Brand management in the current era means not just keeping an ever-present eye on the social web, but also engaging in meaningful ways with brand advocates and detractors. Professionals in the field have come to accept social media as crucial to their jobs, but most know that managing a company’s brand on the web is so much more than setting up shop on social sites like Twitter and Facebook.
Here we’ll give you an inside look at the strategies of avant garde industry leaders who’ve spent years figuring out how to move beyond social media hype and implement practical management practices into their daily work routines.
Brad Nelson, Jeremy Thum, Joel Price, Joel Frey and Bowen Payson are all marketers behind big brand names. They’ve done the dirty work. Their lessons and words of wisdom range from finding ways to unify digital assets to knowing your niche, and each tip should be heeded by those looking to follow in their footsteps.
1. Let Someone Else Say It
Starbucks is at the forefront of mastering the social web. The company is one of the most popular brands on Facebook, is adept at social media to drive foot traffic to stores, is a beta tester for Twitter’s Promoted Tweets platform and was the first big brand to offer a nationwide Foursquare special.
Product Manager Brad Nelson is often the genius behind the company’s online and social media initiatives, he’s also the primary person behind the brand’s very popular Twitter account. Much of his day-to-day responsibilities involve online brand management, and as such he’s learned that sometimes the best way to say something on the social web is to, “have someone else say it.”
Nelson advises other brands to take the same course of action. “If you can find a tweet, photo or blog post that says what you’re trying to say then use that instead of writing it yourself. It does a couple of great things. Your readers will see it as an external validator, so they’ll be more likely to respond than they would if it was a billboard on the side of the road. It also makes the original author happy. Everyone wants to see their content get exposure.”
In fact, Nelson says that he tries to “find things to retweet every day.”
Recently the coffee retailer started a Treat Receipt promotion; customers that purchase coffee during the day can return after 2 p.m. for a $2 grande cold beverage. Of course, Twitter is proving to be a great medium to promote the campaign, and Nelson is employing his own strategy by retweeting tweets like this one from @jaredbtaylor: “This whole go to @Starbucks before 2 pm and get a $2 grande drink after 2 thing is pretty sweet.”
2. Unify Digital Properties…
Any online or social media brand manager has more than a single audience to worry about. There’s the company website, corporate blog, Twitter account, Facebook Page, YouTube channel, Foursquare presence and so on and so forth. Staying competitive in today’s social media landscape means setting up shop where your fans are.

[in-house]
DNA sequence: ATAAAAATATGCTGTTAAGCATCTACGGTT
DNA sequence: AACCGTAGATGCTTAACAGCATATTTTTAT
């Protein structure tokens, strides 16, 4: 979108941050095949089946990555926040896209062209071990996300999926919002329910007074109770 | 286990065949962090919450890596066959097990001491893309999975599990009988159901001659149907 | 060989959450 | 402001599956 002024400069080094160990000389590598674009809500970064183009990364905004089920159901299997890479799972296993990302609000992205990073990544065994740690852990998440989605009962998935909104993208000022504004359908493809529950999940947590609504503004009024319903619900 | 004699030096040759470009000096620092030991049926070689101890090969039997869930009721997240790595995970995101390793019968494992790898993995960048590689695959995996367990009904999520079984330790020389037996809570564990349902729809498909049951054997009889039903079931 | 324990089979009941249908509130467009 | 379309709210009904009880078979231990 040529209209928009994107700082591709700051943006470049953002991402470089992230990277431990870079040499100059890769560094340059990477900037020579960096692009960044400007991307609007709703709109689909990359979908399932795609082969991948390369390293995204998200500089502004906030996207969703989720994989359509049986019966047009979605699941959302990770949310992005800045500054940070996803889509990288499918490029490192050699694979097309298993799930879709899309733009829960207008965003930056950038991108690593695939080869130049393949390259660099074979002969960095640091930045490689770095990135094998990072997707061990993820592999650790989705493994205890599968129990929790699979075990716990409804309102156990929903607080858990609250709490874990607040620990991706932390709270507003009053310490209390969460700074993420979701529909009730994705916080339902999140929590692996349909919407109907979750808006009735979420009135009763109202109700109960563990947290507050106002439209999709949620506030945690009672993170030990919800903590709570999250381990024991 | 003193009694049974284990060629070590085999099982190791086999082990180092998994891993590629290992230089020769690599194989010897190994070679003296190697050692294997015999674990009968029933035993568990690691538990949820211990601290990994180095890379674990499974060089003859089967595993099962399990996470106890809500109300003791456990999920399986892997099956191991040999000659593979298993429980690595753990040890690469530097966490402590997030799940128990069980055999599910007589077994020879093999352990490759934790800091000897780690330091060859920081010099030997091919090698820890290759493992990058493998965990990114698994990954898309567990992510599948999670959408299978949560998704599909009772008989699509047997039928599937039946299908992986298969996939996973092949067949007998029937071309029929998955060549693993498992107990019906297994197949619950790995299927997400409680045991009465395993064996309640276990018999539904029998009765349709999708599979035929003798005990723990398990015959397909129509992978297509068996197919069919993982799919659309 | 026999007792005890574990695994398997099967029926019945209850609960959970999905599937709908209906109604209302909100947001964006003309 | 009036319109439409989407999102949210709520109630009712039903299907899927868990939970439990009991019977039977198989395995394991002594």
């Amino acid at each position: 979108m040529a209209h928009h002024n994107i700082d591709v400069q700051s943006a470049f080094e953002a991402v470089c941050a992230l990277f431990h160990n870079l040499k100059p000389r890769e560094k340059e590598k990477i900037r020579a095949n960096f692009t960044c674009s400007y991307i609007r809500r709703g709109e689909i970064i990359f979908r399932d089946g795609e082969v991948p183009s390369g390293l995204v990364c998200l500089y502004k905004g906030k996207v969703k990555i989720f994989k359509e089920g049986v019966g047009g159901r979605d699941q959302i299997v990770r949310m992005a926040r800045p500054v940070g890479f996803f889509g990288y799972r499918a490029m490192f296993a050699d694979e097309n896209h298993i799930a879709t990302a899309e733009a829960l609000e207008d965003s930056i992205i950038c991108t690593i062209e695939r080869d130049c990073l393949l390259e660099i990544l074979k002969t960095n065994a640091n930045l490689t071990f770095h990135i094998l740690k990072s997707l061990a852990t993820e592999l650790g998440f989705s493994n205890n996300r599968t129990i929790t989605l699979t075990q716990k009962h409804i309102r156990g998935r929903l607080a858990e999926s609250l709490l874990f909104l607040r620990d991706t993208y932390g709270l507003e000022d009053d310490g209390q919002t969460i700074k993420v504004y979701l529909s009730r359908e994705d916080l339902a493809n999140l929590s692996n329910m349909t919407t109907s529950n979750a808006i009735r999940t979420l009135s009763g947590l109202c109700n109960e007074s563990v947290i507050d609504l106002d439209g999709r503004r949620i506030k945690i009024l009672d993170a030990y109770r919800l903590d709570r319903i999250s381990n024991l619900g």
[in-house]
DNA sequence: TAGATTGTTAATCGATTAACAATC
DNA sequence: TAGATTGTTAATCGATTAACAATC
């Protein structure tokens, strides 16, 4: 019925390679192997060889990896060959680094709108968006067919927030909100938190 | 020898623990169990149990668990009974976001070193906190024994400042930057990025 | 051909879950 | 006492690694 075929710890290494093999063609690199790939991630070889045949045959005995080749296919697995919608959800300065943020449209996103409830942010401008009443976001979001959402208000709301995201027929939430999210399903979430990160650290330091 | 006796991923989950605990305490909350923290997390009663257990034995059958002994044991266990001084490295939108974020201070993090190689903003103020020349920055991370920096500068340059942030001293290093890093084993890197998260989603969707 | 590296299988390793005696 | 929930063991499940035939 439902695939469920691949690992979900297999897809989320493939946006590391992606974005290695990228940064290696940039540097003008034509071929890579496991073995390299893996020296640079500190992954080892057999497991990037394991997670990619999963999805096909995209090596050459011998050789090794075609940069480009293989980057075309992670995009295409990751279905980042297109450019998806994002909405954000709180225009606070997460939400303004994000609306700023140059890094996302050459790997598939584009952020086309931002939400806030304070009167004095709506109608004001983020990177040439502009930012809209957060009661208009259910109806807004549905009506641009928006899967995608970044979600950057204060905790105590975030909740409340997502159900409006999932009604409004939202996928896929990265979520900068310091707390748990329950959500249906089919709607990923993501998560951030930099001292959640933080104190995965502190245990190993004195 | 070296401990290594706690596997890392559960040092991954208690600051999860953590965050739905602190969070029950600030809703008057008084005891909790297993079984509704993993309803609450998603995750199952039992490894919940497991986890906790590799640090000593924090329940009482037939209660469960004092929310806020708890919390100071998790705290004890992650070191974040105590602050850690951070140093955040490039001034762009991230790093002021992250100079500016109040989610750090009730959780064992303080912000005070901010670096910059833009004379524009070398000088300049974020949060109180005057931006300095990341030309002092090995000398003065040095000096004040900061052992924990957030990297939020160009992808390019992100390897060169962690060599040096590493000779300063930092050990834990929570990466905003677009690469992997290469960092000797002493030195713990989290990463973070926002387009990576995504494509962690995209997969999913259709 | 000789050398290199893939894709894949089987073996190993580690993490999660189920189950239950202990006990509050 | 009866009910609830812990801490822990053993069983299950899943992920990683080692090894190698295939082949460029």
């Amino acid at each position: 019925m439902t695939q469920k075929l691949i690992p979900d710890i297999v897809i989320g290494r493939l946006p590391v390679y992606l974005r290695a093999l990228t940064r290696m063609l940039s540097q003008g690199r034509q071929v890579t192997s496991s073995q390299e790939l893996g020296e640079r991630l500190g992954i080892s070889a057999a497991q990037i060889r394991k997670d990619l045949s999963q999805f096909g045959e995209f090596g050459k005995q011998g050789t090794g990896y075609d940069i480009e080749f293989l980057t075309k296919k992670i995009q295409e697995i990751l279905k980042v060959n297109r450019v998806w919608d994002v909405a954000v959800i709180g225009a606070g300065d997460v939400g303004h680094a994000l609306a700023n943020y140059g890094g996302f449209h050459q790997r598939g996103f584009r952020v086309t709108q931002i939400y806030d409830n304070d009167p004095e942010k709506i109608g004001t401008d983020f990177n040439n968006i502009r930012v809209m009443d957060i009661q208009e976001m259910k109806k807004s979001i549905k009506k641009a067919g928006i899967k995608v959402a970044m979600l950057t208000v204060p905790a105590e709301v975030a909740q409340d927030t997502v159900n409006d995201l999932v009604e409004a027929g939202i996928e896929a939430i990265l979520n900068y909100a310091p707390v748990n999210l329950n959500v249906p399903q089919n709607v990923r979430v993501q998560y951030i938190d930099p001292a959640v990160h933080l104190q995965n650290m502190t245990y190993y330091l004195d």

While the go-where-the-people-are strategy is an effective way to reach more brand fans, it’s also the quickest way to dilute the brand as a whole. That’s why as the Director of Interactive Marketing for the Chicago Bulls, Jeremy Thum says that the company is now focused on unification and tying together each of the disparate online identities.
The Chicago Bulls Interactive Marketing Department has been busy redesigning Bulls.com, launching the made-for-web BullsTV and working on social-media driven live fan chat sessions during this past season’s regular and post season games. The team has so many online initiatives that unification — providing “a consistent fan experience” — has become a must when tackling online brand management.
Part of the unification process has been to build BullsConnect — a custom commenting platform with Facebook integration — to create a singular login and commenting experience across their online properties. In the future, they’ll be incentivizing fan activity with a Chicago Bulls points-based loyalty system to draw attention to this unification initiative. Moving forward the team will also work to bring a “Lite” version of BullsTV to their Facebook Page, as well as use it to spruce up their “dormant YouTube channel.”
When it comes to the bigger picture, unification is just one part of the process. Thum says that, “during the last 12 months, we have been focusing on building or re-building our fundamental digital marketing components, unifying them and creating unique opportunities to engage with fans on our web presence.”
3. Leave Your Ego Behind
Social media is very much an ego-driven space. The most successful social media platforms use ego and game mechanics to drive engagement, and both people and brands are often measured in fans and followers. Success is often attributed to retweets, likes, shares and various other influence metrics.
With so much of what happens on these sites fueled by this type of behavior, brands need to be careful when it comes to the employees they trust to represent them online. Social media staffers need to leave their egos behind, says Joel Frey, Travelocity’s senior public relations manager.
Frey is one of the sophisticated minds at Travelocity helping the company engage in social media travel chatter with creative initiatives on Twitter, Facebook, Foursquare and Chatroulette. The company’s day-to-day online brand management strategy is fairly straightforward and involves an aggressive use of popular Twitter and social media application, TweetDeck.